We are publishing here for the first time in English an interview with Gilbert Achcar, a professor at the School of Oriental and African Studies in London (SOAS). The interview was conducted in Arabic by Oudai al-Zoubi for the daily “Al-Quds Al-Arabi”, and published in its edition of August 25, 2012. It is also available in French on the site of Inprecor.
Some left activists fear the Islamisation of the revolution, which has led them to oppose it or in any case not support it. What is your opinion as a Marxist on the position to be adopted towards the Syrian revolution?
It is normal that all those who believe in democracy — and democracy obviously presupposes secularism — fear the arrival of a fundamentalist religious force which takes as its source of legislation sacred texts rather than the will of the people. We all fear that the great Arab uprising, on which we have based much hope, may be transformed into a reactionary regression. There is a historic precedent to this: the Iranian revolution which began as a democratic revolution and led to a fundamentalist state. This fear is then natural for whoever believes in democracy.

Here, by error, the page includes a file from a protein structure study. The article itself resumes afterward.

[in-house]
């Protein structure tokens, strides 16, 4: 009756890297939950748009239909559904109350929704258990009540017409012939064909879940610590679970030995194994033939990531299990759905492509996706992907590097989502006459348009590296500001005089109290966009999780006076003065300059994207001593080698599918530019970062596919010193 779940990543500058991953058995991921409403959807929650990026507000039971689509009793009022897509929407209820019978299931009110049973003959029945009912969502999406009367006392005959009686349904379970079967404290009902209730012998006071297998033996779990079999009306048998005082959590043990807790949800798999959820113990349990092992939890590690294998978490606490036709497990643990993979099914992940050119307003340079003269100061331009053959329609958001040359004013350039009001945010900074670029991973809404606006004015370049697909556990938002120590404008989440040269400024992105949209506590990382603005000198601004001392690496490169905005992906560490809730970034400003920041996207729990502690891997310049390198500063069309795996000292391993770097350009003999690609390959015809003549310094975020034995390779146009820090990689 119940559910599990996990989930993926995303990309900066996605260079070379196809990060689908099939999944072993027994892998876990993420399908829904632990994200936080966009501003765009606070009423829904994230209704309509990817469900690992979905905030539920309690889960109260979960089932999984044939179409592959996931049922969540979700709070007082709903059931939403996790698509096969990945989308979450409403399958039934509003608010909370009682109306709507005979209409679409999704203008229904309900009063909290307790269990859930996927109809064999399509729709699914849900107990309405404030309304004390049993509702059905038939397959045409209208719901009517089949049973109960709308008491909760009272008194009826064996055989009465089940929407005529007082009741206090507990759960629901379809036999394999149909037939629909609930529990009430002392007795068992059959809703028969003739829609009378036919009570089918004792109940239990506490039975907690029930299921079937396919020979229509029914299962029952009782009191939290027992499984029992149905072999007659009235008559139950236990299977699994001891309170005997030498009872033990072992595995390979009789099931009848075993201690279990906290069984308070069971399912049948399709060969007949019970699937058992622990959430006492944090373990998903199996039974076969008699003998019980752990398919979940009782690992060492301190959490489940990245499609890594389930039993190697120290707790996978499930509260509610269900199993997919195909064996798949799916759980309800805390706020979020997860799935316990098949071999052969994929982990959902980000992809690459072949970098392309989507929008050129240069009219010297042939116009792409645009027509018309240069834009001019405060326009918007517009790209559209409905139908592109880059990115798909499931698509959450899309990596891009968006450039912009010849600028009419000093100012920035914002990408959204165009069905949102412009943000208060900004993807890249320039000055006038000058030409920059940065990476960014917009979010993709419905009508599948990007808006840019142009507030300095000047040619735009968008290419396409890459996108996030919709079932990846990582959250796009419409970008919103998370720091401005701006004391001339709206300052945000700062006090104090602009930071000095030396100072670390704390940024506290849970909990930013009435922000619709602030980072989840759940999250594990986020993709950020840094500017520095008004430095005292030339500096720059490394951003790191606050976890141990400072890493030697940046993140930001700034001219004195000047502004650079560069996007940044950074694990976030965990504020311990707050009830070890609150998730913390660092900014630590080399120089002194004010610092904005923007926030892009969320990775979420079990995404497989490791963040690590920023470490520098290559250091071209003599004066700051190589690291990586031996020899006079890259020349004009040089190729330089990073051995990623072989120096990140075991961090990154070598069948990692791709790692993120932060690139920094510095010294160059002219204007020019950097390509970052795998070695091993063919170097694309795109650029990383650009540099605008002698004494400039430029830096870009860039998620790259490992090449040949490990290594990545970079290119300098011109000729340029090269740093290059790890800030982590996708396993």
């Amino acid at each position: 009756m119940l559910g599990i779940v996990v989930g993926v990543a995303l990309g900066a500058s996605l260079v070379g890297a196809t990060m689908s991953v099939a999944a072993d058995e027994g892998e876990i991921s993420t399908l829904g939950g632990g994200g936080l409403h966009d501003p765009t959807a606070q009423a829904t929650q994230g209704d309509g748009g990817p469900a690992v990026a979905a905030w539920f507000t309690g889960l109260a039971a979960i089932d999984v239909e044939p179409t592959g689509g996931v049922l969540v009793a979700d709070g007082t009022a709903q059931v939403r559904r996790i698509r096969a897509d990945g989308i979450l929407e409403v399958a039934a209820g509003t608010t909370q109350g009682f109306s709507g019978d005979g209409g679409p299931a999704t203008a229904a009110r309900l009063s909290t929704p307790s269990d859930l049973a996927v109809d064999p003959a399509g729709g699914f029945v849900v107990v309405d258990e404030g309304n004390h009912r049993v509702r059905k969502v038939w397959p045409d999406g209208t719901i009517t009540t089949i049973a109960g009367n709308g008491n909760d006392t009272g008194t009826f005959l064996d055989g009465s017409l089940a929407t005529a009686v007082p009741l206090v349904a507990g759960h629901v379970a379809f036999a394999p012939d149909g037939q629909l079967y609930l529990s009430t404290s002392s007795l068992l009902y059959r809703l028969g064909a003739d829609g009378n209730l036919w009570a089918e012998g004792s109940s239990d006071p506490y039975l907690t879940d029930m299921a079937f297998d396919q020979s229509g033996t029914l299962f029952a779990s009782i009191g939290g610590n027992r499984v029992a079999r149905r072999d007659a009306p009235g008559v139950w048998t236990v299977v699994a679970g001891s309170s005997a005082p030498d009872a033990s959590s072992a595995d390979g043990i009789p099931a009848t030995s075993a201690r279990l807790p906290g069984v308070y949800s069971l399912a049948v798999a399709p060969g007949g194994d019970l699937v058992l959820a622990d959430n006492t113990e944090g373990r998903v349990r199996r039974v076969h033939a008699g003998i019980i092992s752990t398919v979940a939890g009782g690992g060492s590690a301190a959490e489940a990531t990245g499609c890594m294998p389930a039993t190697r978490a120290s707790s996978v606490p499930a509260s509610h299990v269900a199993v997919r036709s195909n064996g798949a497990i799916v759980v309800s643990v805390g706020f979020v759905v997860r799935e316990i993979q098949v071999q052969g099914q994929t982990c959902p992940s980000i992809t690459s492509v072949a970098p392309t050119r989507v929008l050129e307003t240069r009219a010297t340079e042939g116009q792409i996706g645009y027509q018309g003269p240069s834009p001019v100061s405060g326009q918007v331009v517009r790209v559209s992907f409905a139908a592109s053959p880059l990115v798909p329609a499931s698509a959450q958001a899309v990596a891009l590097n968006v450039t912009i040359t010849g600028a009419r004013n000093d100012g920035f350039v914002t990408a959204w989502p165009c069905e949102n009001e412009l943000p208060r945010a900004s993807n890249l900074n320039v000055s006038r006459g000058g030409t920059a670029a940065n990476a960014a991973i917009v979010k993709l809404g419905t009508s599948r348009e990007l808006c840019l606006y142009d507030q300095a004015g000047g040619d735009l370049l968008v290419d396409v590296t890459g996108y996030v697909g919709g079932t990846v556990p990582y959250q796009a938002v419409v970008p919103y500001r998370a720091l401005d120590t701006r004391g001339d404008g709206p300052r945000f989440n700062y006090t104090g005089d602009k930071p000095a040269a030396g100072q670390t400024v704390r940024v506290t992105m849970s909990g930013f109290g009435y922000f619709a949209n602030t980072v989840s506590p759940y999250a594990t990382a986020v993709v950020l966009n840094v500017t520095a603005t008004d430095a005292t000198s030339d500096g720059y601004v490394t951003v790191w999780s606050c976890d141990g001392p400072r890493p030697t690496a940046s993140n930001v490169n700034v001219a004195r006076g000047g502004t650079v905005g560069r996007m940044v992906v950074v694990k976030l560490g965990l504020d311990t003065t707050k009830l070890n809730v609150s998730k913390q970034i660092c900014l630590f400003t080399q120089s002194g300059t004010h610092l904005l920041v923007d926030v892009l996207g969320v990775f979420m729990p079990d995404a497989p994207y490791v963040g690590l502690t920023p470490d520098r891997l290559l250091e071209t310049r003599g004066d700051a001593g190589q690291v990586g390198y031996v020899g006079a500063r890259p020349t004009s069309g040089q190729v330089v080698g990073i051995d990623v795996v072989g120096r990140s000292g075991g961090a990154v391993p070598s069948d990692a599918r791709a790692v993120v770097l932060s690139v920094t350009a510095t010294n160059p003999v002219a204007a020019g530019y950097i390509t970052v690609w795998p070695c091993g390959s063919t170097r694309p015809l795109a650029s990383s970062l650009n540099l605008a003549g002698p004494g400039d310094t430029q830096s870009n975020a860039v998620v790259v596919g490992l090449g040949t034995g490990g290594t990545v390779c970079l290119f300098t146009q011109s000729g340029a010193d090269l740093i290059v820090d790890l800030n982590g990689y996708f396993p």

I add to this that the religious forces are in the best position to assume power at this stage in the Arab region. The left and nationalist forces are too weak or have been too weakened. But in spite of everything we note, I remain optimistic. There is indeed an enormous difference between the coming to power of Khomeini in Iran and that of the Islamists in the Arab revolts. Khomeini was the head of the Iranian revolution, he was its real leader, which is not the case of the current Islamic movements. They are not at the origin of the Arab revolutions, they have joined them. Also, as we can note in Tunisia and in Egypt, their coming to power coincides with the development of a very sharp critical spirit among the people in general, and the youth in particular.